The present study has been taken up to assess the female suicidal deaths by burns in metropolitan city of the country and factors associated with such female suicidal burns. The aim of the study is to analyze the various socio epidemiological and medico–legal aspects in the community which will help to plan the treatment & preventive programme for reducing the incidence of suicide in female by fatal burns injuries.

Aims and objectives

The aim of the study is to describe the socio-demographic profile of suicidal burn injury in the mortuary situated in the metropolitan city of India. In the present study, an attempt is made to analyze the data statistically collected on such cases, with the objective to highlight various aspects of so-called Suicidal fatal burns in females.

Material & methods

This is a 2 years Prospective study, based on autopsy analysis conducted in the Department of Forensic Medicine & Toxicology, in tertiary health care center in metropolitan city, during 1st August 2012 to 31st July 2014. Ethics committee approval had been taken. In this period female in the reproductive age group i.e. 14–40 yr. who sustained burn injury were selected and total 270 autopsies of burns females were conducted, out of that 64 female cases were brought with the alleged history of Suicidal burn injuries. On basis of autopsy studied in detail including age, period of survival, percentage of burn injuries, cause of death, etc. history was recorded from the police, relatives of deceased and friends. All findings are depicted in tabular form and inference is extracted.

Observations & results

Out of the total unnatural female deaths and autopsies conducted during this study period, 270 females burns cases of the age group of 14–40 years were collected. Out of which 64 cases were of suicidal females which were died by burns injury, their data analyzed and tabulated.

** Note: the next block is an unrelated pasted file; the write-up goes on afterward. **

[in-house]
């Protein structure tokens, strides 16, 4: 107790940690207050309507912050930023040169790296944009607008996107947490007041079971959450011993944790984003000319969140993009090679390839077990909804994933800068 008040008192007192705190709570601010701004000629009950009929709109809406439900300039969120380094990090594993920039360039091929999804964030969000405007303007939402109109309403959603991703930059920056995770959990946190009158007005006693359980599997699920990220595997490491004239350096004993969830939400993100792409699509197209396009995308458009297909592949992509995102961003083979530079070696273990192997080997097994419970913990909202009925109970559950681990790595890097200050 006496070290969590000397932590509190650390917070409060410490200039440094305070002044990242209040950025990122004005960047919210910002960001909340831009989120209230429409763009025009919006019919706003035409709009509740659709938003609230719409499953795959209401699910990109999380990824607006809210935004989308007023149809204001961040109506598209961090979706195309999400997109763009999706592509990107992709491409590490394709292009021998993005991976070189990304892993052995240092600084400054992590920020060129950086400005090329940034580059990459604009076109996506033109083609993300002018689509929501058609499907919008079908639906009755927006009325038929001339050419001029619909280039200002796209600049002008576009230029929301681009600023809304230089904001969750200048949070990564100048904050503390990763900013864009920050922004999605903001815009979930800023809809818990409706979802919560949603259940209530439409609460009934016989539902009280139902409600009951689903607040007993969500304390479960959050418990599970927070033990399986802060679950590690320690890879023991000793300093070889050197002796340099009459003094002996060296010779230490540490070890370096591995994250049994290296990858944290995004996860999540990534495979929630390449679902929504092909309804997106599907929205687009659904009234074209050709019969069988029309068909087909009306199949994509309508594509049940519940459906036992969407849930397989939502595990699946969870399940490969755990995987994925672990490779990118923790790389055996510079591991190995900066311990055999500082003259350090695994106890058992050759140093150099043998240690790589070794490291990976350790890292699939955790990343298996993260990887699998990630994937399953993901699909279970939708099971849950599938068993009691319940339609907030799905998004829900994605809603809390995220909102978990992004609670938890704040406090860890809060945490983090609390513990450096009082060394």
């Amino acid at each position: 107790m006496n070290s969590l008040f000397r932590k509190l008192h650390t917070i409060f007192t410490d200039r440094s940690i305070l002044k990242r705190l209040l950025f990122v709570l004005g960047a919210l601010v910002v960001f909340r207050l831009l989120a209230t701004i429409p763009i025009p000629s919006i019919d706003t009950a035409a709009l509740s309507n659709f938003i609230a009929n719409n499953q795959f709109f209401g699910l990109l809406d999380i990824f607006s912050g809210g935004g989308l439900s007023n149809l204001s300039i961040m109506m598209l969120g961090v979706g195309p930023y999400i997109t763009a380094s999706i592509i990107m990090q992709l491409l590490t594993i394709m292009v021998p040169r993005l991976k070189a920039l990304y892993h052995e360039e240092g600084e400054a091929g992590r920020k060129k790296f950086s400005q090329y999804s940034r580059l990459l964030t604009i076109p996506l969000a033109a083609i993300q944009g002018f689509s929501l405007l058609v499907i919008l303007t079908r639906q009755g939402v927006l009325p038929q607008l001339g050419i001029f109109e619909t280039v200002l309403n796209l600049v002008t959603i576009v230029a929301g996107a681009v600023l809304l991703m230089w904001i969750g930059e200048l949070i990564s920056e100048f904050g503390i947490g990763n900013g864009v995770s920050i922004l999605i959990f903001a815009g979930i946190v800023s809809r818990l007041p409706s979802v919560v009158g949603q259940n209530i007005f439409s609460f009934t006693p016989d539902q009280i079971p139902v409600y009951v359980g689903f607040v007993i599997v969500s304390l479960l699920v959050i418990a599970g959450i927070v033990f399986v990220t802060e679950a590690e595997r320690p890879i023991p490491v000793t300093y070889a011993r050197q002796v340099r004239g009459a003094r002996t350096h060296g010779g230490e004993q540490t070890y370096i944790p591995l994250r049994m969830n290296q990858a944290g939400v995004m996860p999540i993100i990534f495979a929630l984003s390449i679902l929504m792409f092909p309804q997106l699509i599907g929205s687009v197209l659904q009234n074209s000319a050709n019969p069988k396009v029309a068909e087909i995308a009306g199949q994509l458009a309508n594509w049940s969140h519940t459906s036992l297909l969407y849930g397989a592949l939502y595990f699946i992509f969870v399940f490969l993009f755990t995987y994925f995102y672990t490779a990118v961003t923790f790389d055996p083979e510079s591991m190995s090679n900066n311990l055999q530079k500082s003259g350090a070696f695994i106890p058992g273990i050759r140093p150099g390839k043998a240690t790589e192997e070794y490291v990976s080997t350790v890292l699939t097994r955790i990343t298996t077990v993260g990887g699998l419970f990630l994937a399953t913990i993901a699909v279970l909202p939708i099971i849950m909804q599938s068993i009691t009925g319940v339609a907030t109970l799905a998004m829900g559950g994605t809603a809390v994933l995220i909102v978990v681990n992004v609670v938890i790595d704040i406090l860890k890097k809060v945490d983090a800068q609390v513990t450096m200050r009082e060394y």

Table 1 Described Socio demographic profile of victims. Most of the victims (67.19%) belonged to lower middle class followed by upper lower class (21.88%). Most common victim were Hindu i.e. (75%). Most of the females were married i.e. (70.31%). Most of victims of this study had educated upto High school (34.38%) followed by middle school (21.88%). urban females were common i.e. (54.69%) which included population in this metropolitan city region followed by Suburban residential victims involved i.e. (45.31%) which belonged to periphery of this metropolitan city etc.
Table 1

Socio Demographic profile of Suicidal burns females

 

Religion

 

Region

 

Percentage

Hindu

Muslim

Sikh

Total

urban-

Sub-urban-

Total

Marital status

Married

31

13

1

45

24

21

45

70.31

Remarried

2

0

0

2

1

1

2

3.13

Divorced

1

0

0

1

1

0

1

1.56

Widow

1

0

0

1

0

1

1

1.56

Unmarried

13

2

0

15

9

6

15

23.44

Total

48

15

1

64

35

29

64

100

Education

Illiterate

7

2

1

10

5

5

10

15.63

Primary

6

4

0

10

4

6

10

15.63

Middle

11

3

0

14

8

6

14

21.88

High school

18

4

0

22

12

10

22

34.38

HSC & above

6

2

0

8

6

2

8

12.50

Total

48

15

1

64

35

29

64

100

Socieco status

Upper

2

0

0

2

2

0

2

3.13

Upper middle

2

0

0

2

1

1

2

3.13

Upper lower

8

6

0

14

7

7

14

21.88

Lower middle

34

8

1

43

23

20

43

67.19

Lower

2

1

0

3

2

1

3

4.69

Total

48

15

1

64

35

29

64

100

Percentage

75

23.44

1.56

100

54.69

45.31

100